Here’s my dirty little work secret: I like meetings.
Especially ones that show up on my calendar last minute. Ones with no agenda or structure. The meetings that start with 11 minutes of chatter and go well past their time slot. Conversations that dip and weave through different topics, finding their way home after looping together six previously-unrelated subjects. Words dancing around the table like Ali and Foreman, improvising into the ether like Coltrane looking for a 13th note.
Sounds fun at a party. But I’m probably a pain in the ass at work.
I’m an extrovert. The thought of an all-day workshop with my team fills me with energy, but staring down eight hours of uninterrupted quiet time? Cue up the anxiety. I’d rather spend a day at a conference talking to customers than quietly combing through NPS data by myself. I’ll take a pick-up basketball game over a solitary jog on the beach.
Extroverts are an easy punching bag these days. We’re the blabbermouths who keep the smart people from getting work done. Deep work takes deep concentration, and who needs Blake from marketing stopping by to chat?Being an extrovert can be tough. It’s not as easy as it might look. We have insecurities too. A lot of times I feel like an outsider at work. But over the years I’ve come up with a few ways to take advantage of my work style.
My colleague, Season, wrote an excellent piece about working with introverts. Typical extrovert, I decided to butt in with my thoughts.
Tip 1: Schedule social moments, build habits around people
Giving up people time cold turkey isn’t an option. Rather than deprive myself of the energy burst I get from a few minutes of chatter, I find it helps to take ownership of it and schedule it into my day. I try to set up a block of unstructured social time further out into my day. The benefits are two-fold. I get the energy burst from the interaction, and I also get an extra rush in the hours leading up to it. On days where I play basketball at lunch, I find I’m more productive in the morning because I’m looking forward to the time with friends. After the game, I get a boost of energy from the socialization and exercise, and I find I have more focus the rest of the day. It’s a win-win.
This works with improvised one-on-one visits, too. Around 11 a.m. on some days I’ll find a friend on Stride to hit up: “Quick walk and grab coffee this afternoon?” As tempting as it is to ask someone to hang out every time I feel tired, pushing these moments out a few hours forces a little discipline and gives me the added benefit of looking forward to the trip.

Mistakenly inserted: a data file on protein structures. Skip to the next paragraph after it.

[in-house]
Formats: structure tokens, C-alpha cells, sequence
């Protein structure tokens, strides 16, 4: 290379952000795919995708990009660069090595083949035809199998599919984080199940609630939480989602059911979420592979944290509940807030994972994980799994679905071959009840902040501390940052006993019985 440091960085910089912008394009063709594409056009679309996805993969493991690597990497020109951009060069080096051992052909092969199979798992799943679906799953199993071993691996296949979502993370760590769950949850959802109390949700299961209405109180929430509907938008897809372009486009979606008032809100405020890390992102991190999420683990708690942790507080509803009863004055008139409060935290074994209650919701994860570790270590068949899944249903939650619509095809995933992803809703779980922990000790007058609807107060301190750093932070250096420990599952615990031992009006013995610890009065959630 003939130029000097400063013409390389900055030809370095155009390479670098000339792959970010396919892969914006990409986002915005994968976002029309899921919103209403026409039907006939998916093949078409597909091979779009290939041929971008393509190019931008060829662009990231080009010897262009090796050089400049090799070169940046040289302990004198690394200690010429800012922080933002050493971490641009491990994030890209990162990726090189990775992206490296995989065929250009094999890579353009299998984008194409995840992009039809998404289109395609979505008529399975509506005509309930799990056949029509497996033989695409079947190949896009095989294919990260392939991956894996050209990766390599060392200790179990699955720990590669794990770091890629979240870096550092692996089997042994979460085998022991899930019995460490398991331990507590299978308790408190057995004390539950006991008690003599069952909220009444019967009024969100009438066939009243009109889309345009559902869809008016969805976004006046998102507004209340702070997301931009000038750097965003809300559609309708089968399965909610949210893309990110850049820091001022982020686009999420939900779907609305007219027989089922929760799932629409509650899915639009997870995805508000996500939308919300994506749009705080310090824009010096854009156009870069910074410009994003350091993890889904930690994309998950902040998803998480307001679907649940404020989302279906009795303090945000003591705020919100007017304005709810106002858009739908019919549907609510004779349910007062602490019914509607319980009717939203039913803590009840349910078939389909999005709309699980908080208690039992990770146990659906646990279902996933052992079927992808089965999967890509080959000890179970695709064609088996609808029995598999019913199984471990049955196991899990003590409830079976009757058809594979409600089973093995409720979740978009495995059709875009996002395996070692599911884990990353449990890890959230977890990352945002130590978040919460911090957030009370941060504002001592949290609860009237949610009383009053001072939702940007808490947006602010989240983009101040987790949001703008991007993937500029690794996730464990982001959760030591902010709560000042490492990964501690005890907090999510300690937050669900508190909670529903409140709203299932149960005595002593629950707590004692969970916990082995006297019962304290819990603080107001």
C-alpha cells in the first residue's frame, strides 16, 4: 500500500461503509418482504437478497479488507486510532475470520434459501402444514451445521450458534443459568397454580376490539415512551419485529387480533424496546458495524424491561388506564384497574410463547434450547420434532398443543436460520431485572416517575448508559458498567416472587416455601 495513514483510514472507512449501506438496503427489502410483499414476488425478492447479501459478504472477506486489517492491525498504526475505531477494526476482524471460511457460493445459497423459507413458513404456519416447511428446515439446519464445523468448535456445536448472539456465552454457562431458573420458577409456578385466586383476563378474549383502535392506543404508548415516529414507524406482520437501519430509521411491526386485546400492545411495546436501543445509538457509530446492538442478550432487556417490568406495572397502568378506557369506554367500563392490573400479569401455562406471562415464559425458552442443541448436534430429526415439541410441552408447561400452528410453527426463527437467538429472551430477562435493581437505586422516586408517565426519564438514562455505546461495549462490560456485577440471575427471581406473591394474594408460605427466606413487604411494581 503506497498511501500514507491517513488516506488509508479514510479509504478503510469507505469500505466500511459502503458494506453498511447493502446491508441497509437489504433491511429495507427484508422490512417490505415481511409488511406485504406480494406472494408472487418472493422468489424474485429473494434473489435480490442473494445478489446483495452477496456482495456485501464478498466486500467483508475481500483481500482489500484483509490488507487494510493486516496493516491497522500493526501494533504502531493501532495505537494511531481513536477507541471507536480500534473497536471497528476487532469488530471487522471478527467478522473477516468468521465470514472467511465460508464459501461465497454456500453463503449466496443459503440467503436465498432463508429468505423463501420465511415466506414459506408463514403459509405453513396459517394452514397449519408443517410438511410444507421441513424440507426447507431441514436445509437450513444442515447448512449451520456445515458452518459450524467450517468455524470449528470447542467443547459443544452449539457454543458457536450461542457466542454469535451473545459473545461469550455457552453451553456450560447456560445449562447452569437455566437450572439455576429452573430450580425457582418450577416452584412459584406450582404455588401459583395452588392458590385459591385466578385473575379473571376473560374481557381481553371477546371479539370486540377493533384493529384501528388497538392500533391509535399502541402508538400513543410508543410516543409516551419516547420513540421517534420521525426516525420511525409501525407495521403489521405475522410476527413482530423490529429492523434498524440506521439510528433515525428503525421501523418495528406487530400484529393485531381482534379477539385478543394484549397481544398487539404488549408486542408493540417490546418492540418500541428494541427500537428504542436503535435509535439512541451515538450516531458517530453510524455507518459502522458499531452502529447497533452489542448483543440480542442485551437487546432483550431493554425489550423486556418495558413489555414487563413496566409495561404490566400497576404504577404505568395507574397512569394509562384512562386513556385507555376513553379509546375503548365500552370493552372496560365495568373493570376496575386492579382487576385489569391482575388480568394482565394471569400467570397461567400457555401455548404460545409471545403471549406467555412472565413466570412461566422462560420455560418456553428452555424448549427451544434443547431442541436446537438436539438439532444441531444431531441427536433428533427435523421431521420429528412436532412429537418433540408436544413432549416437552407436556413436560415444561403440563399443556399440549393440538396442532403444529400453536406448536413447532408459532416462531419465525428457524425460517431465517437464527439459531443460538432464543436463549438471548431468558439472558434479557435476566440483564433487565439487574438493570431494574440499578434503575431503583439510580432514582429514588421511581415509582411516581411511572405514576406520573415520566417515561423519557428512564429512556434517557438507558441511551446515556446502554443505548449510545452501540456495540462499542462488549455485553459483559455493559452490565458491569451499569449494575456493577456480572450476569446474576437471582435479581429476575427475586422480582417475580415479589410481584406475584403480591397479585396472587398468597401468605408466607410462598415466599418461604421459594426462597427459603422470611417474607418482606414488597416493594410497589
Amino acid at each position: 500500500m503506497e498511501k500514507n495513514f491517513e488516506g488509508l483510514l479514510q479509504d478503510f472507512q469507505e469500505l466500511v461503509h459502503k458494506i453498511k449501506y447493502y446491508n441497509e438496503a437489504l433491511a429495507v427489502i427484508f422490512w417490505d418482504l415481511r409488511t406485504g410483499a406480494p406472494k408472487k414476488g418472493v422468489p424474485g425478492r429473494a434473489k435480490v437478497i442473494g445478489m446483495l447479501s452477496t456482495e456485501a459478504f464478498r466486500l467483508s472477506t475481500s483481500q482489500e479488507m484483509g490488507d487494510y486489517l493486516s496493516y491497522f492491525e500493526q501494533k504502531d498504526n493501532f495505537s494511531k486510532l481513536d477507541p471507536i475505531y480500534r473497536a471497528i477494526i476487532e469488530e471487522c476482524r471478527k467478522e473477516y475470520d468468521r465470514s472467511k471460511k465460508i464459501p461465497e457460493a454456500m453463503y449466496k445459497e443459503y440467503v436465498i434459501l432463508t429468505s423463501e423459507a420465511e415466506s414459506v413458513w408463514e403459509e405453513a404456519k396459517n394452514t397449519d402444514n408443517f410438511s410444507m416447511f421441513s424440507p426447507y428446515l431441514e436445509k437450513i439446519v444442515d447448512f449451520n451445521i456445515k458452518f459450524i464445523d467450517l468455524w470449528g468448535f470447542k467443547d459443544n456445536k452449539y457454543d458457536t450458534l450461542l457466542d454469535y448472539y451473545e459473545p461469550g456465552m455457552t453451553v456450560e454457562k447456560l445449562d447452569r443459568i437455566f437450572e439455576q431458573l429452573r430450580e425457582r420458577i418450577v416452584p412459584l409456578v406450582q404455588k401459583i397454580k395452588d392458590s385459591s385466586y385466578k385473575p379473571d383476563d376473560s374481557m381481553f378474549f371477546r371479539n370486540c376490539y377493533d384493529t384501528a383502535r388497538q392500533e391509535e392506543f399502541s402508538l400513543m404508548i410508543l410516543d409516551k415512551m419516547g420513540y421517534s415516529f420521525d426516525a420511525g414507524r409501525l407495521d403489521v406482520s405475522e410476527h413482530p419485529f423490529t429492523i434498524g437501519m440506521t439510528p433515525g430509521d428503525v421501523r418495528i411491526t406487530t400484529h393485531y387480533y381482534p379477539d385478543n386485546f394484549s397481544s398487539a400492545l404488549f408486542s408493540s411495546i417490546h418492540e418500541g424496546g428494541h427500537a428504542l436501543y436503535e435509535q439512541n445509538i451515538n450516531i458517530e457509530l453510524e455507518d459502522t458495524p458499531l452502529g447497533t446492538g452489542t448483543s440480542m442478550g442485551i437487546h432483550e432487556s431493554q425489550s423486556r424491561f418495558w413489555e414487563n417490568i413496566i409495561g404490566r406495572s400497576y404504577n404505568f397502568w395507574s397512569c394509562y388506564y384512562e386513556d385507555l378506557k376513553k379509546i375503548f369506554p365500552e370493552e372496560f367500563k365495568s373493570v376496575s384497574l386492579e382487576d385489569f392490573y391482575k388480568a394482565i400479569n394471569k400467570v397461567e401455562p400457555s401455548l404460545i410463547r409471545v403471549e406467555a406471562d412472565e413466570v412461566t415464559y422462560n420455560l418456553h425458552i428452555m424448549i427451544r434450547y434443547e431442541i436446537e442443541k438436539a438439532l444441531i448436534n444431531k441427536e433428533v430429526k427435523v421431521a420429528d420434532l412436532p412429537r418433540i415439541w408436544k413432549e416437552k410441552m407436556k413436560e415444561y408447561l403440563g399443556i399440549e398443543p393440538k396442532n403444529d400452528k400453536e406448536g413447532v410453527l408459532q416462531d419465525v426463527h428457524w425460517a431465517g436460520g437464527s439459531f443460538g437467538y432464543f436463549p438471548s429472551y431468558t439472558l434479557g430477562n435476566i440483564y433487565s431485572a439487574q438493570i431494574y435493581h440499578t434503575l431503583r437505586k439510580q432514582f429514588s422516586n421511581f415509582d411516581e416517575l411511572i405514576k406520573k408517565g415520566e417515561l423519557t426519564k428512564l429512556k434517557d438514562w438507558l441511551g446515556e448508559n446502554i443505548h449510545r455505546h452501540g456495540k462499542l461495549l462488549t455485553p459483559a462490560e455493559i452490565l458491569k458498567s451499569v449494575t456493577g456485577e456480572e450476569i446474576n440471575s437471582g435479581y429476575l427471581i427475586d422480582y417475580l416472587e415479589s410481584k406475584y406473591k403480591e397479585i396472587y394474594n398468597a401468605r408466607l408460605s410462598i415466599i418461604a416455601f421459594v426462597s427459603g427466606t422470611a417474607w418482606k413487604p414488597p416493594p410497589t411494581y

For my introvert colleagues: Extroverts like me will have an easier time respecting your quiet time if you help us shake off our social restlessness. Say “yes” to quick coffee walks if you can. If you can’t make it, let us know from the start and suggest another time. It’s a drag when the break I’ve been looking forward to gets brushed aside with a last-minute “Hey, I’m pretty busy” message.
Tip 2: Control your environment, control your destiny
An extrovert working at an office with an open floor plan is like going to a doughnut factory on a diet. So many people to talk to! So many teams and activities around! Does that guy want to have coffee with me? She’s new, I wonder if she wants to play ping pong?
Can I sit in on that meeting?
Perhaps surprisingly, I also work well in focus mode. Noise-canceling headphones and distraction-free app settings help me from getting sucked into a conversation I might not be able to resist. For anyone, putting thought and effort into your physical environment at work is important. I think extroverts are extra sensitive to these distractions, and can easily get sucked into them all day if we don’t set up systems. Don’t just rely on discipline, develop effective systems.
For my introvert colleagues: Nothing complicated here. Respect the same signals and cues to keep distractions limited. Just because I like to talk doesn’t mean I can, or should, right now. But if you want to grab coffee later …
Tip 3: Seek sounding boards and sparring partners
A lot of extroverts use talking as a method of discovery and filtering. I can struggle with a problem or concept in my head for a while, then make it click by talking it through with someone. A silent partner as a sounding board does the trick, but an active sparring partner is even better.
For my introvert colleagues: Conversation is a sport for people like me. Try to keep that in mind if we accidentally say something pointless, off-topic, or possibly abrupt. That’s our way of saying “Here’s all the information on the table, let’s sort it, and rearrange it, and play with it to see where the good stuff is.”
Despite our differences, I agree with Season. Introverts and extroverts can work really well together. If we’re open about our differences and open about strategies that work, at work, we can do amazing things together. Things we can’t do alone.
An effective organization is stronger because of these difference, not in spite of them. The complete team is greater than the sum of its parts. At least I think so.
Stop by my desk, let’s chat about it some more.
For more ways to work better with introverts and extroverts, check out the Atlassian Team Playbook: our free, no-BS guide to unleashing more of your potential.